Here are 10 A-level Chemistry study tips to help you learn how to approach problems in Chemistry, show you easy ways to do the hard stuff and help you avoid common mistakes. If you missed the first 10 A-level Chemistry study tips they’re right here.
When you’re working out the product of an unfamiliar organic reaction, make sure it has a functional group that you’ve learned about. If you have to invent a functional group, it won’t be the correct answer.
When you see the unit M, it represents molarity, i.e. mol dm-3, not moles. So 0.5 M is the same as 0.5 mol dm-3. The unit for moles is mol.
When you’re calculating the rate constant, k, using the Arrhenius equation, the units of k = the units of A. So, unlike when you calculate k using the rate equation, you won’t need to work out the units. You just need to remember this tip and check the units of A. This works the other way around too – if you know the units of k that will give you the units of A.
Revise the equation for a straight line graph (y=mx+c) and make sure you look out for where it fits with the A-level Chemistry content. The Arrhenius equation and Gibbs free energy are 2 of the topics where it’s likely to come up. And remember that y and x are variables, and m and c are constants.
When naming organic compounds, remember to put the prefixes in alphabetical order, not numerical order. E.g. 3-chloro-2-methyl-pentane, not 2-methyl-3-chloropentane.
When naming alkenes, remember to check whether the compound shows E/Z isomerism. If it does, you need to include the E or Z prefix in it’s name. his nearly always gets forgotten. And to be honest, you don’t always need to do it for the mark. But if it is required and you forget, it’s an easy mark gone. So get in the habit of including the E or Z prefix whenever it’s relevant.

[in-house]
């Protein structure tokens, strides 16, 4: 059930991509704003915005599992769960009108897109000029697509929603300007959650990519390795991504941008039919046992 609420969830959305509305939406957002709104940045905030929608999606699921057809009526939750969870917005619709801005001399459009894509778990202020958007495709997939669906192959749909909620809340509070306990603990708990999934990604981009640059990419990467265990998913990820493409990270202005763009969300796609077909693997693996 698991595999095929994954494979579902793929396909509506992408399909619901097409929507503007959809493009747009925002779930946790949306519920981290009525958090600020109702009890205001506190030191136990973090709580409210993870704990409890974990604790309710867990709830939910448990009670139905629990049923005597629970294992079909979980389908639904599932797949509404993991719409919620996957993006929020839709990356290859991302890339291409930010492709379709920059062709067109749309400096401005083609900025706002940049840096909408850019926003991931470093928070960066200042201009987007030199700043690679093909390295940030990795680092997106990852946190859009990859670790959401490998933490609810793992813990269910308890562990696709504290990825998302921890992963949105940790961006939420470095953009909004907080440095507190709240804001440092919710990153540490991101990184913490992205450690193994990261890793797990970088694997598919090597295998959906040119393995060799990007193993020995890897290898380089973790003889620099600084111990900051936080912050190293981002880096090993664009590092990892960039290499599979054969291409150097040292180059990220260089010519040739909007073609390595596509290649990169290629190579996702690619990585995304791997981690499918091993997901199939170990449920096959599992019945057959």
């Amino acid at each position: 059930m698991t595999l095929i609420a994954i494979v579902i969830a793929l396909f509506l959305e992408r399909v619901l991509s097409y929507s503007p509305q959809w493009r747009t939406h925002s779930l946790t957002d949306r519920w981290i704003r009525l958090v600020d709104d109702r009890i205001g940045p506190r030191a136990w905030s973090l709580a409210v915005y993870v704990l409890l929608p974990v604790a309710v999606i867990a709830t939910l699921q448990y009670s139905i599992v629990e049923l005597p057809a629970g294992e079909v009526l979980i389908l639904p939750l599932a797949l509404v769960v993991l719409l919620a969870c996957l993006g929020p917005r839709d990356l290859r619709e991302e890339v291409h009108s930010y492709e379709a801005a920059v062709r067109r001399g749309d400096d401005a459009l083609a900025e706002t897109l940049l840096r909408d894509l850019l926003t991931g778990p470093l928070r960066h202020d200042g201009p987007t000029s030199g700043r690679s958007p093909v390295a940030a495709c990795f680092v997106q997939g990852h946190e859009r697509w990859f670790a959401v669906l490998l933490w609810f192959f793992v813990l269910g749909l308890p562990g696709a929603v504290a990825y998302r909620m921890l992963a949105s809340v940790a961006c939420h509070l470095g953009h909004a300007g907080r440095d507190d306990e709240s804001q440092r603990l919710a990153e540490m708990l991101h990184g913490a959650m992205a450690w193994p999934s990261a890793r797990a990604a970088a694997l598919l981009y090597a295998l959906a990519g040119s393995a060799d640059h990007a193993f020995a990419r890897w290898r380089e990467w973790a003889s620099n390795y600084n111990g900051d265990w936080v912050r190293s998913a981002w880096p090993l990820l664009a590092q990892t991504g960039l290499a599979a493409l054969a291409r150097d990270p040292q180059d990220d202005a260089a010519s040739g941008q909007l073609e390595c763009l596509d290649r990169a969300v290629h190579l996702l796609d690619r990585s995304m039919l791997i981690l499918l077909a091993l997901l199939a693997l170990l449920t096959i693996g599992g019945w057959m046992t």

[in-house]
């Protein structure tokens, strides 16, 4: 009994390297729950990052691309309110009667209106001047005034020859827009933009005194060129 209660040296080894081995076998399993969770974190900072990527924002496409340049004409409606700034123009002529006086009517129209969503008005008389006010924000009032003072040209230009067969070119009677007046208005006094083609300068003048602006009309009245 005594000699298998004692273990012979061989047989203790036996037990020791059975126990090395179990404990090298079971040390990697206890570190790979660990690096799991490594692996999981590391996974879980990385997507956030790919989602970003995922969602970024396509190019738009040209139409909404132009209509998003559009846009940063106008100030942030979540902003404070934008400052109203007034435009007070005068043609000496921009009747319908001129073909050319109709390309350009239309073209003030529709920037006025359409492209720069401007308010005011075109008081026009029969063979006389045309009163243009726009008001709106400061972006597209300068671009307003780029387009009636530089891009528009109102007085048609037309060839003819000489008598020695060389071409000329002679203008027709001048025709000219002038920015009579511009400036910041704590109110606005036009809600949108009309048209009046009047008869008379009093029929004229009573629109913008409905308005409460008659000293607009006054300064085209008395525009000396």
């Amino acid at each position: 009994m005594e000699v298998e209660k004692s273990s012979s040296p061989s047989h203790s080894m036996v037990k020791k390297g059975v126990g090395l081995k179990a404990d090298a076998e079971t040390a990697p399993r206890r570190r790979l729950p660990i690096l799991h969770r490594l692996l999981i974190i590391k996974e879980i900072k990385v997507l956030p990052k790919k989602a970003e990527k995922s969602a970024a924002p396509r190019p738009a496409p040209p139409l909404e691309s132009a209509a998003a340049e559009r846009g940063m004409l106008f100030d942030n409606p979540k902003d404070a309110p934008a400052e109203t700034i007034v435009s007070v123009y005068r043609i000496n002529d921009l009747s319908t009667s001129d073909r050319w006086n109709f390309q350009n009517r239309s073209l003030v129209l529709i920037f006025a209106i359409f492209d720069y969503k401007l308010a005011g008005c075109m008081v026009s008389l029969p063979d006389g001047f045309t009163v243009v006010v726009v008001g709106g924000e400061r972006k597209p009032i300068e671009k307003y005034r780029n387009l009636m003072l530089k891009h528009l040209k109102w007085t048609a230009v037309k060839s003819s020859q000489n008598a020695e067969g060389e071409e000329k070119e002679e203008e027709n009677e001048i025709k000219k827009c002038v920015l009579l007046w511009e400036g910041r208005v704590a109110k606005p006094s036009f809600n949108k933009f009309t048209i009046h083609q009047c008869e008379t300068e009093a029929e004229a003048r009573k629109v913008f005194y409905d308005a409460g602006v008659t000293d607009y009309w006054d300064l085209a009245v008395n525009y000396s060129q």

If you’re naming an organic compound that could have it’s functional group in more than one position (in theory) remember to include the number of the carbon that the functional group is on. E.g. is it propan-1-ol or propan-2-ol?
To convert density to molarity (see tip 12) you need to divide by the molar mass. To convert molarity to density, you need to multiply by the molar mass. Density calculations seem to come up quite a bit for A-level Chemistry and this can be a bit of a time saver. If you forget how to calculate density you can always calculate molarity first and then convert from there.
When you’re answering practical questions, make sure you mention the specific apparatus you’d use. For example, if you’re making 250 cm3of a standard solution, you need to say you’d use a 250 cm3 volumetric flask.
If you do a calculation and you get a recurring number as the answer, remember to round it as you would any other number. E.g. 3.3 recurring rounds to 3.33 but 6.6 recurring rounds to 6.67 (both to 3 s.f.)
A-level Chemistry study tips 21-30
Here are tips 21-30. Most of the tips focus on organic chemistry, so if that’s your weak spot, this is the post for you.